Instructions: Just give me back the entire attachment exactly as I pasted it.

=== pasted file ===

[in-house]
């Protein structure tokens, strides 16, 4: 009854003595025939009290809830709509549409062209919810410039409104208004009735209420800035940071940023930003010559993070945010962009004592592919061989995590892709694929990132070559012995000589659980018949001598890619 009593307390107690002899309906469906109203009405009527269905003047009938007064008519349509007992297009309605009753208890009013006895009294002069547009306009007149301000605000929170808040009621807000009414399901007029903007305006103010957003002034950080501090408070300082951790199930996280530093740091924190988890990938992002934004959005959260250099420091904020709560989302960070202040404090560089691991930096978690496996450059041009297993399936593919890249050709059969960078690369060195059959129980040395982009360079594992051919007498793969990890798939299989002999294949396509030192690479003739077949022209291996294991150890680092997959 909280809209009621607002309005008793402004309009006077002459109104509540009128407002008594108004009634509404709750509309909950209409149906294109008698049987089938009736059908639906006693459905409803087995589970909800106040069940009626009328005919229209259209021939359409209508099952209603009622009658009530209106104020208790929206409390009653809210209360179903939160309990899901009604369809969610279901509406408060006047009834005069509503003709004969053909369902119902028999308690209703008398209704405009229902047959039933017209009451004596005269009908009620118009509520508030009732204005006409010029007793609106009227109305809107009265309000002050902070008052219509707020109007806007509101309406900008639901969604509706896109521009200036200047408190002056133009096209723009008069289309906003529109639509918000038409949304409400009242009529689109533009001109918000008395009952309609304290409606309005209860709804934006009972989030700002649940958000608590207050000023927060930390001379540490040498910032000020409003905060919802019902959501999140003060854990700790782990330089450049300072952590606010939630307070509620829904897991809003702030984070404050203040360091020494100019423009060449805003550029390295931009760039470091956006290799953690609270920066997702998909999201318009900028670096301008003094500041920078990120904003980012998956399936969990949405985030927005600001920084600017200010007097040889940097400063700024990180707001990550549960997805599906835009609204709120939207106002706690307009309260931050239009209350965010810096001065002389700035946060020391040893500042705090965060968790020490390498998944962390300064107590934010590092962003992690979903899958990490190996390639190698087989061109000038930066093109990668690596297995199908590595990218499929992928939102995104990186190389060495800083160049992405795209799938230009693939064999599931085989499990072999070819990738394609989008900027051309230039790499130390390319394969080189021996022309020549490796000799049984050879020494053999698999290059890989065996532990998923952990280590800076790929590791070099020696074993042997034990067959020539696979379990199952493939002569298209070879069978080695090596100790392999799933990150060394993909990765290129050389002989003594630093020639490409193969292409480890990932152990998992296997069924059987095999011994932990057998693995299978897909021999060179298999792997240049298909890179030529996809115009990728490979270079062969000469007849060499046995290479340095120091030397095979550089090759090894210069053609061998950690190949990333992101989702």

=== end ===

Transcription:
[in-house]
């Protein structure tokens, strides 16, 4: 009854003595025939009290809830709509549409062209919810410039409104208004009735209420800035940071940023930003010559993070945010962009004592592919061989995590892709694929990132070559012995000589659980018949001598890619 009593307390107690002899309906469906109203009405009527269905003047009938007064008519349509007992297009309605009753208890009013006895009294002069547009306009007149301000605000929170808040009621807000009414399901007029903007305006103010957003002034950080501090408070300082951790199930996280530093740091924190988890990938992002934004959005959260250099420091904020709560989302960070202040404090560089691991930096978690496996450059041009297993399936593919890249050709059969960078690369060195059959129980040395982009360079594992051919007498793969990890798939299989002999294949396509030192690479003739077949022209291996294991150890680092997959 909280809209009621607002309005008793402004309009006077002459109104509540009128407002008594108004009634509404709750509309909950209409149906294109008698049987089938009736059908639906006693459905409803087995589970909800106040069940009626009328005919229209259209021939359409209508099952209603009622009658009530209106104020208790929206409390009653809210209360179903939160309990899901009604369809969610279901509406408060006047009834005069509503003709004969053909369902119902028999308690209703008398209704405009229902047959039933017209009451004596005269009908009620118009509520508030009732204005006409010029007793609106009227109305809107009265309000002050902070008052219509707020109007806007509101309406900008639901969604509706896109521009200036200047408190002056133009096209723009008069289309906003529109639509918000038409949304409400009242009529689109533009001109918000008395009952309609304290409606309005209860709804934006009972989030700002649940958000608590207050000023927060930390001379540490040498910032000020409003905060919802019902959501999140003060854990700790782990330089450049300072952590606010939630307070509620829904897991809003702030984070404050203040360091020494100019423009060449805003550029390295931009760039470091956006290799953690609270920066997702998909999201318009900028670096301008003094500041920078990120904003980012998956399936969990949405985030927005600001920084600017200010007097040889940097400063700024990180707001990550549960997805599906835009609204709120939207106002706690307009309260931050239009209350965010810096001065002389700035946060020391040893500042705090965060968790020490390498998944962390300064107590934010590092962003992690979903899958990490190996390639190698087989061109000038930066093109990668690596297995199908590595990218499929992928939102995104990186190389060495800083160049992405795209799938230009693939064999599931085989499990072999070819990738394609989008900027051309230039790499130390390319394969080189021996022309020549490796000799049984050879020494053999698999290059890989065996532990998923952990280590800076790929590791070099020696074993042997034990067959020539696979379990199952493939002569298209070879069978080695090596100790392999799933990150060394993909990765290129050389002989003594630093020639490409193969292409480890990932152990998992296997069924059987095999011994932990057998693995299978897909021999060179298999792997240049298909890179030529996809115009990728490979270079062969000469007849060499046995290479340095120091030397095979550089090759090894210069053609061998950690190949990333992101989702």